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City travel is back: Airbnb reports higher revenue and longer stays

Airbnb says its bookings have surged in small towns and rural areas, and improved even in urban areas, which were hit hardest earlier in the pandemic.

Airbnb says its bookings have surged in small towns and rural areas, and improved even in urban areas, which were hit hardest earlier in the pandemic.

Online accommodation booking platform Airbnb has reported a $55m ($76.3m AUD) profit for the fourth quarter, reversing a huge loss a year earlier, as its revenue soared above pre-pandemic levels.

Airbnb says travellers are starting to return to cities around the world, after staying away from them and opting for more remote and outdoor settings since the start of the pandemic.

According to its website, the global number of nights booked in cities in the last three months of last year nearly matched 2019 levels. Urban bookings in the U.S. have already fully rebounded.

Airbnb says its hosts have been also able to raise prices due to an increase in demand. The average daily rate in late 2021 was $154, a 20% jump from a year earlier and 36% higher than the same quarter in 2019.

The company cited strong demand for rentals in North America and an ongoing shift toward customers booking entire homes and vacation destinations where prices are usually higher.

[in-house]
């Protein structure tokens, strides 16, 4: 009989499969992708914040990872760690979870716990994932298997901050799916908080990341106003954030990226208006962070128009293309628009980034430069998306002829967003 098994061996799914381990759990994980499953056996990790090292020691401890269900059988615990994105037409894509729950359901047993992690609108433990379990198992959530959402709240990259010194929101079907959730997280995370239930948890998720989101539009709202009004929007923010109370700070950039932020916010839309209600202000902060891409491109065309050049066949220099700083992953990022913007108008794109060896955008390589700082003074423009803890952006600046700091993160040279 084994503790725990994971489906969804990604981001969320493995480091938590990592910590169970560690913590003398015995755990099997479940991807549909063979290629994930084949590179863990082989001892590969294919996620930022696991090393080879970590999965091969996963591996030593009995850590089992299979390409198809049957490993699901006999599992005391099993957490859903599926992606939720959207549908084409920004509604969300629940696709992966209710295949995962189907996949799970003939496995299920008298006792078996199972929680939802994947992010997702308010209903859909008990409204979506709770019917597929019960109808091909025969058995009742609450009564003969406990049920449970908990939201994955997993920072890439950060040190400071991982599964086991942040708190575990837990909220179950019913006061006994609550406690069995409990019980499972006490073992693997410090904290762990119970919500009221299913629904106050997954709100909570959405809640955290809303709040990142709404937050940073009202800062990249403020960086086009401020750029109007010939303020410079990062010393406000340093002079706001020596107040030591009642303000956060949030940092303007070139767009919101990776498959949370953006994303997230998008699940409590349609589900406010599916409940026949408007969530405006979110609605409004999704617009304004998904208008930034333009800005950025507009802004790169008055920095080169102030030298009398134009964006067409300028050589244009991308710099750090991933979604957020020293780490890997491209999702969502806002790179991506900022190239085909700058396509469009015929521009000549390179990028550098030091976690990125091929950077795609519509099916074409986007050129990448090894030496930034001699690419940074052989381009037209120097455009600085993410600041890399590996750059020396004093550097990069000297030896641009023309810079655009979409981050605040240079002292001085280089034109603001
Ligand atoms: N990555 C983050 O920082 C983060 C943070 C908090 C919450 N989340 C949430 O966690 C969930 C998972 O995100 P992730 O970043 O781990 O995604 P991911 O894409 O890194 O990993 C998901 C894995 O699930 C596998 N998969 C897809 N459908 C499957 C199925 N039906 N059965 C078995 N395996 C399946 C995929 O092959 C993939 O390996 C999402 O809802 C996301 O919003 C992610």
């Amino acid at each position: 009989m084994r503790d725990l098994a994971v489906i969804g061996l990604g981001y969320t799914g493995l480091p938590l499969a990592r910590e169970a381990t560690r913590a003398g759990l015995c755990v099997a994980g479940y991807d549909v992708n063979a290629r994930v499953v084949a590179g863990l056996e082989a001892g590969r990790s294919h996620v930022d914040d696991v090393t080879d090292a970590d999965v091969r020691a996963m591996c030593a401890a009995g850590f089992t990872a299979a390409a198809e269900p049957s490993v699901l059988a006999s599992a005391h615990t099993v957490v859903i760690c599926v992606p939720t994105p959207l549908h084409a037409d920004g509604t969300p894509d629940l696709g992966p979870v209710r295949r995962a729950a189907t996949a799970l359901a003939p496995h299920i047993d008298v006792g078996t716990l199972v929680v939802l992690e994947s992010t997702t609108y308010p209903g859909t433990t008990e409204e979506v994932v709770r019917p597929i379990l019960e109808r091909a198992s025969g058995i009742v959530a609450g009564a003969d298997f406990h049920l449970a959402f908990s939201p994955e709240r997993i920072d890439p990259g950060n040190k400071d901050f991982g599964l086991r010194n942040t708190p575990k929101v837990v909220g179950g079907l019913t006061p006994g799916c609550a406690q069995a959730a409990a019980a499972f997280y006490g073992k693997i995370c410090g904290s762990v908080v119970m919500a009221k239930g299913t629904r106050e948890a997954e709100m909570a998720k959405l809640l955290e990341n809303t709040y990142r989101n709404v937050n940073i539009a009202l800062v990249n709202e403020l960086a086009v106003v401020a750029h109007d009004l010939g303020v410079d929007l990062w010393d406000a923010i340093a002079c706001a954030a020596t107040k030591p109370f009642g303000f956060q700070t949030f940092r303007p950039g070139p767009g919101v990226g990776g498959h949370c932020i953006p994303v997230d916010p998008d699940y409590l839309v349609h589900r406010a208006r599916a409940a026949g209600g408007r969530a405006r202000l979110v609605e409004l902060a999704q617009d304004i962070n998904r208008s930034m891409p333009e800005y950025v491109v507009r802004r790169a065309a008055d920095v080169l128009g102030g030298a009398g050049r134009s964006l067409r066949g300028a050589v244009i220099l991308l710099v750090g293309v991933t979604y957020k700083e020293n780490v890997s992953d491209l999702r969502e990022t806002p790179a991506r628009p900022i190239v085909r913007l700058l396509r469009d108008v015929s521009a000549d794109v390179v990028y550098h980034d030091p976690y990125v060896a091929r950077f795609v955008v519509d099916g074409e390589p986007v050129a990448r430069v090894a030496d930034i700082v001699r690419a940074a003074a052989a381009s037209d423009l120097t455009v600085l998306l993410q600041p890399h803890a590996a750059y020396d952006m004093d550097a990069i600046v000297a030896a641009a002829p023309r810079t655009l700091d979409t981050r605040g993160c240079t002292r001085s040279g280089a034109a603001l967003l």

The company predicted that bookings and prices will rise again in the first quarter.

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Airbnb said the omicron variant of COVID-19 had less effect on bookings and cancellations than last year’s delta variant.

Virus cases are still at high levels in the United States, but the San Francisco-based company said summer bookings made by the end of January were running 25% ahead of the same time in 2019, before the pandemic.

CEO Brian Chesky told analysts on a call that he is confident cross-border travel and bookings in cities will pick up.

He repeated a longstanding theme of his: that the pandemic has freed some people to work remotely, leading to an increase in long-term bookings on the site.

A rising percentage of Airbnb bookings have been longer stays of 28 days or more.

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Airlines and many other travel-related companies were hurt by the surge in COVID-19 cases that began in December, with the rise of omicron. In January, U.S. air travel remained more than 20% below 2019.

Travel industry executives say, however, that they expect business to bounce back once omicron fades.

Sources: AAP and BBC.